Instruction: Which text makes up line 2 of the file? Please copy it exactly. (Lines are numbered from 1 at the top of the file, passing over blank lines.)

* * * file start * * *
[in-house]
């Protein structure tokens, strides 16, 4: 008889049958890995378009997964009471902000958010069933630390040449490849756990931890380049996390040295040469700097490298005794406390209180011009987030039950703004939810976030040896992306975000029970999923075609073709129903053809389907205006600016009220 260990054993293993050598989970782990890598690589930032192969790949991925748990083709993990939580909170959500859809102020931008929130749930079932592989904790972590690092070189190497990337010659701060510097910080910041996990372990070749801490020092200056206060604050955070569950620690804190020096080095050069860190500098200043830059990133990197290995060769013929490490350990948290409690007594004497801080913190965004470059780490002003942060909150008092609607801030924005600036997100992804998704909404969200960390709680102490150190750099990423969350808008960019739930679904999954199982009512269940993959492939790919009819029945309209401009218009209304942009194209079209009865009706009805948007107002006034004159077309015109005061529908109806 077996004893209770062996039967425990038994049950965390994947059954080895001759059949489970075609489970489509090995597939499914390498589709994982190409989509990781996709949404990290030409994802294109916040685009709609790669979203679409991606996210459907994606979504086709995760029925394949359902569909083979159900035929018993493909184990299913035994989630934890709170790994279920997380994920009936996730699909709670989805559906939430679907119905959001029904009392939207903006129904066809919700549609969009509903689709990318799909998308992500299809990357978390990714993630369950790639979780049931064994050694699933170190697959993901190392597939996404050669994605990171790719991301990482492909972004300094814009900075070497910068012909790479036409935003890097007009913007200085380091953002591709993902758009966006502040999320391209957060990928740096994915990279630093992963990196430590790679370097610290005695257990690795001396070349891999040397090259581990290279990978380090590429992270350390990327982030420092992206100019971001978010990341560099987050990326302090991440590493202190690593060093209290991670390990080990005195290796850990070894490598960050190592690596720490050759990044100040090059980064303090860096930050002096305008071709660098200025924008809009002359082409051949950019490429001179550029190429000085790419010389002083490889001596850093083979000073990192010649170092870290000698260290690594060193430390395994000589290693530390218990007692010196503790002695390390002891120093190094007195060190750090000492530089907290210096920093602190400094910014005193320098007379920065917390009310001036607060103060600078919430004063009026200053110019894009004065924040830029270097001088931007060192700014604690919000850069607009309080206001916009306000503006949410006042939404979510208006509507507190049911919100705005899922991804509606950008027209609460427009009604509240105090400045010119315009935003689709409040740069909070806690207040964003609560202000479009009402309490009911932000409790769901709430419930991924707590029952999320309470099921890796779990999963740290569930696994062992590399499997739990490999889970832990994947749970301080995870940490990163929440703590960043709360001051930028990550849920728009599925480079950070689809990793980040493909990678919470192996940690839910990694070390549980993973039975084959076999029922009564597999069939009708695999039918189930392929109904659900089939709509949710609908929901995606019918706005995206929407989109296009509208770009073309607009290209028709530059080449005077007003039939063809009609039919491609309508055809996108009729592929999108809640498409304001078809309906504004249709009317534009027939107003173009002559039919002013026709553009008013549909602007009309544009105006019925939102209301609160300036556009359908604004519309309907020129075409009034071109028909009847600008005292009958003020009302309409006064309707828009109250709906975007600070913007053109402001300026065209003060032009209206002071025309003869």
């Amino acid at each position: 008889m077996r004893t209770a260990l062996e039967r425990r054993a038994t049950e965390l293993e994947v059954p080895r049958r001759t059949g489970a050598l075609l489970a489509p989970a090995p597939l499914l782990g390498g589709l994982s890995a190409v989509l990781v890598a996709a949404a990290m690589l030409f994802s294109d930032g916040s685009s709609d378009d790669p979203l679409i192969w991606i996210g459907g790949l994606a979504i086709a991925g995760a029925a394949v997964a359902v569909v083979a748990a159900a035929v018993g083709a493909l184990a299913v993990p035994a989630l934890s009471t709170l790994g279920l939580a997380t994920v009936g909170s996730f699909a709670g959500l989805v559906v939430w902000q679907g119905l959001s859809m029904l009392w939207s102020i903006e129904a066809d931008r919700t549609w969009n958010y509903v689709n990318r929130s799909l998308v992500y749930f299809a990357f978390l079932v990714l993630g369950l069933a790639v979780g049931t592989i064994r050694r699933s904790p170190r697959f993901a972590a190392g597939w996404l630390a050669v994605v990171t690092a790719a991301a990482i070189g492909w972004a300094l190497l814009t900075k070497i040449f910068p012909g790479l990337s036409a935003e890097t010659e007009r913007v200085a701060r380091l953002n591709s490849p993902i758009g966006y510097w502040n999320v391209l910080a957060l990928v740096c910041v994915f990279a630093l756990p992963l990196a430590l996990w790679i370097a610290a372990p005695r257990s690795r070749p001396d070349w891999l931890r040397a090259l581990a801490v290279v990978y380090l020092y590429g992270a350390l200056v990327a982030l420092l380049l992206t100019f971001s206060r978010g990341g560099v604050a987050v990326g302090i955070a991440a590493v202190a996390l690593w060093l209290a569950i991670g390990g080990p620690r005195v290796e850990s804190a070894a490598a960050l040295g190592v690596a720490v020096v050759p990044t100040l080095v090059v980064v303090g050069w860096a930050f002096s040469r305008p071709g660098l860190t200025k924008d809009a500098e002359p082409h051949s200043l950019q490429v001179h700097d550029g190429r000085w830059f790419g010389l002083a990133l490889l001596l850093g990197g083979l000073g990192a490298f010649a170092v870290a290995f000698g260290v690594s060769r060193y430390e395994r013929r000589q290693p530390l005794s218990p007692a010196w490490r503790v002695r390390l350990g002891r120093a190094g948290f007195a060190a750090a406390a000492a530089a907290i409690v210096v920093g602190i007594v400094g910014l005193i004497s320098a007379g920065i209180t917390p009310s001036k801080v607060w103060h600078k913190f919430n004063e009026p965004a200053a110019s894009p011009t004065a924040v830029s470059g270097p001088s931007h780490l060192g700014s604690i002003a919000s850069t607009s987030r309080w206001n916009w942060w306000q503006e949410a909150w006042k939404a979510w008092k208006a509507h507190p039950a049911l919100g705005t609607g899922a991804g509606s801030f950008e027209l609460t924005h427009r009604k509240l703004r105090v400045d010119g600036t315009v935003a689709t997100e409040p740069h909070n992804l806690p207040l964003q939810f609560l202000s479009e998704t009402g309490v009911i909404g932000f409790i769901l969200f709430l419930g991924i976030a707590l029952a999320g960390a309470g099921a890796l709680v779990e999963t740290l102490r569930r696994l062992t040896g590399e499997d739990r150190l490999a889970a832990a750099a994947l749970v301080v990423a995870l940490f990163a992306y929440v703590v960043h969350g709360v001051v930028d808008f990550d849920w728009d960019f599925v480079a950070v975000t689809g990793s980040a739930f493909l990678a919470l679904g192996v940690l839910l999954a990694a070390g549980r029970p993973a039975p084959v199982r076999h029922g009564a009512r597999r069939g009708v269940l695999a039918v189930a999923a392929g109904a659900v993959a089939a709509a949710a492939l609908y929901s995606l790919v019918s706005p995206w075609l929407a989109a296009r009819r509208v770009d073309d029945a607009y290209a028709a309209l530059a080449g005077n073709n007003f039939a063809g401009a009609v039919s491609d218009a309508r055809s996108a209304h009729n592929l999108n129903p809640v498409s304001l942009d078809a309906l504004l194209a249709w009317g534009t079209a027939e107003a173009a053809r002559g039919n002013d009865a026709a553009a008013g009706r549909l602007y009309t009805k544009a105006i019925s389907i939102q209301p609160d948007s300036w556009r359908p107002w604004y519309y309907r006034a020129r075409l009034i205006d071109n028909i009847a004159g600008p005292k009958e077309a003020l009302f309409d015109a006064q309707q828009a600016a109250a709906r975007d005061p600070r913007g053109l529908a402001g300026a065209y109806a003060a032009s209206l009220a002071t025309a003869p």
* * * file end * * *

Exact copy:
């Protein structure tokens, strides 16, 4: 008889049958890995378009997964009471902000958010069933630390040449490849756990931890380049996390040295040469700097490298005794406390209180011009987030039950703004939810976030040896992306975000029970999923075609073709129903053809389907205006600016009220 260990054993293993050598989970782990890598690589930032192969790949991925748990083709993990939580909170959500859809102020931008929130749930079932592989904790972590690092070189190497990337010659701060510097910080910041996990372990070749801490020092200056206060604050955070569950620690804190020096080095050069860190500098200043830059990133990197290995060769013929490490350990948290409690007594004497801080913190965004470059780490002003942060909150008092609607801030924005600036997100992804998704909404969200960390709680102490150190750099990423969350808008960019739930679904999954199982009512269940993959492939790919009819029945309209401009218009209304942009194209079209009865009706009805948007107002006034004159077309015109005061529908109806 077996004893209770062996039967425990038994049950965390994947059954080895001759059949489970075609489970489509090995597939499914390498589709994982190409989509990781996709949404990290030409994802294109916040685009709609790669979203679409991606996210459907994606979504086709995760029925394949359902569909083979159900035929018993493909184990299913035994989630934890709170790994279920997380994920009936996730699909709670989805559906939430679907119905959001029904009392939207903006129904066809919700549609969009509903689709990318799909998308992500299809990357978390990714993630369950790639979780049931064994050694699933170190697959993901190392597939996404050669994605990171790719991301990482492909972004300094814009900075070497910068012909790479036409935003890097007009913007200085380091953002591709993902758009966006502040999320391209957060990928740096994915990279630093992963990196430590790679370097610290005695257990690795001396070349891999040397090259581990290279990978380090590429992270350390990327982030420092992206100019971001978010990341560099987050990326302090991440590493202190690593060093209290991670390990080990005195290796850990070894490598960050190592690596720490050759990044100040090059980064303090860096930050002096305008071709660098200025924008809009002359082409051949950019490429001179550029190429000085790419010389002083490889001596850093083979000073990192010649170092870290000698260290690594060193430390395994000589290693530390218990007692010196503790002695390390002891120093190094007195060190750090000492530089907290210096920093602190400094910014005193320098007379920065917390009310001036607060103060600078919430004063009026200053110019894009004065924040830029270097001088931007060192700014604690919000850069607009309080206001916009306000503006949410006042939404979510208006509507507190049911919100705005899922991804509606950008027209609460427009009604509240105090400045010119315009935003689709409040740069909070806690207040964003609560202000479009009402309490009911932000409790769901709430419930991924707590029952999320309470099921890796779990999963740290569930696994062992590399499997739990490999889970832990994947749970301080995870940490990163929440703590960043709360001051930028990550849920728009599925480079950070689809990793980040493909990678919470192996940690839910990694070390549980993973039975084959076999029922009564597999069939009708695999039918189930392929109904659900089939709509949710609908929901995606019918706005995206929407989109296009509208770009073309607009290209028709530059080449005077007003039939063809009609039919491609309508055809996108009729592929999108809640498409304001078809309906504004249709009317534009027939107003173009002559039919002013026709553009008013549909602007009309544009105006019925939102209301609160300036556009359908604004519309309907020129075409009034071109028909009847600008005292009958003020009302309409006064309707828009109250709906975007600070913007053109402001300026065209003060032009209206002071025309003869």